Data on any of the following outcomes were included in the assessment of clinical effectiveness: nonfatal and fatal cardiovascular (CV) events, mortality from any cause, atherothrombotic events, incidence of revascularisation procedures, adverse effects of treatment (including bleeding events) and health-related quality of life (HRQoL).

Assessment of Cost-effectiveness

Systematic Review of Existing Cost-effectiveness Evidence

Search Strategy

This review is an update of an existing review; however, searching was not date limited. In addition to searching the MS for relevant references, the following databases were searched for economic evaluations of prasugrel:

  • Ovid MEDLINE® (1946 to August Week 3 2013)
  • Ovid MEDLINE® In-Process & Other Non-Indexed Citations (searched August 30, 2013)
  • National Health Service Economic Evaluation Database (NHS EED) (searched August 30, 2013)
  • EMBASE (1974 to 2013 August 30)

The results were entered into an ENDNOTE X5 library (Thomas Reuters, CA, USA) and the references were de-duplicated electronically. Full details of the search strategy are presented in Appendix 1 in the Assessment report.

Inclusion and Exclusion Criteria

At Stage 1, two reviewers independently screened all titles and abstracts. Full paper manuscripts of any titles and abstracts that were considered relevant by either reviewer were obtained where possible. At Stage 2, the relevance of each study was assessed according to the criteria set out in third reviewer was consulted.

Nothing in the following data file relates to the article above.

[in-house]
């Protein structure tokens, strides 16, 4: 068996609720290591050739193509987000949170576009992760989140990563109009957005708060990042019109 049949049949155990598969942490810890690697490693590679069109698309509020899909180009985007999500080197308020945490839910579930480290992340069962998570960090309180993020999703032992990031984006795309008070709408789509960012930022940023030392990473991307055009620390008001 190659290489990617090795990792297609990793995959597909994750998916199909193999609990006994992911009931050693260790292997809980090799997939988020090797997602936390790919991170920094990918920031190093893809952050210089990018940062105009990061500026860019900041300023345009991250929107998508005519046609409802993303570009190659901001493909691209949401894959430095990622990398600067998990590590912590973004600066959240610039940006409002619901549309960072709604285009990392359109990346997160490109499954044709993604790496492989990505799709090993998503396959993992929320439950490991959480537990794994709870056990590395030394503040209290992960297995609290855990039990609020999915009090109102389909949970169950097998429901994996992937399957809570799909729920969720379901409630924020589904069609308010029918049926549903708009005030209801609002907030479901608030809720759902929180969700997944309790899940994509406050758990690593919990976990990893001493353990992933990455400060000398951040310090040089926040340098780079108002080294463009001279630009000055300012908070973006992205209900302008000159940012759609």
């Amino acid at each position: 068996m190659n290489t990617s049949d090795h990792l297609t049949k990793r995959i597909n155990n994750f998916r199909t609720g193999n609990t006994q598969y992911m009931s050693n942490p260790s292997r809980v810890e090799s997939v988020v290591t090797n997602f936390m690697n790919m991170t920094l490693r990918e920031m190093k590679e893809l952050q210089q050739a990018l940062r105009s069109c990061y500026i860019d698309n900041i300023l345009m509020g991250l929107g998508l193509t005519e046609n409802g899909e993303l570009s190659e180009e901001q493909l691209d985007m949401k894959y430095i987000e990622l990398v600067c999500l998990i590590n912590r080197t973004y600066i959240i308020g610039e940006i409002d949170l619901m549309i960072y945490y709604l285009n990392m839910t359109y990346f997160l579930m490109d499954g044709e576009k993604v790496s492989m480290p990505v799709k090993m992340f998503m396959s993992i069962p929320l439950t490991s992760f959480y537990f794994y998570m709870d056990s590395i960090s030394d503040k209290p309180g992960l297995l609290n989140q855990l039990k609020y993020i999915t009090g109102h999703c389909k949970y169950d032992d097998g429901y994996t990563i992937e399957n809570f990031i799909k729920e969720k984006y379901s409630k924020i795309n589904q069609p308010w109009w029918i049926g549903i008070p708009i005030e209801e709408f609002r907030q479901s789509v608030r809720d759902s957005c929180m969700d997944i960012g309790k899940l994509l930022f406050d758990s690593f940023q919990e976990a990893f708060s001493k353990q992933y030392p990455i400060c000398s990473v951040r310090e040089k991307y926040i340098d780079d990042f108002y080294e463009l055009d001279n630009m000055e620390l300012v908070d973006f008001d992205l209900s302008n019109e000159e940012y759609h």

Inclusion Criteria Exclusion Criteria
Intervention or comparator Prasugrel  
Study design Full economic evaluation Methodological paper, letter*, abstract**
Perspective UK or European perspective Non-European perspective
Source of publication Unrelated to previous appraisal Related to previous appraisal (e.g., NICE/Evidence Review Group [ERG]/Manufacturer)

*Letters were included if they were related to a study already included in the review.

**Abstracts were judged for inclusion at the very end of the inclusion process in order to ascertain whether sufficient information was available for the abstract to be included in the review.

Number of Source Documents

Clinical Effectiveness

A total of 1940 titles and abstracts were screened for inclusion in the review of clinical effectiveness evidence. One relevant randomised controlled trial (TRITON-TIMI 38) was included.

Cost-effectiveness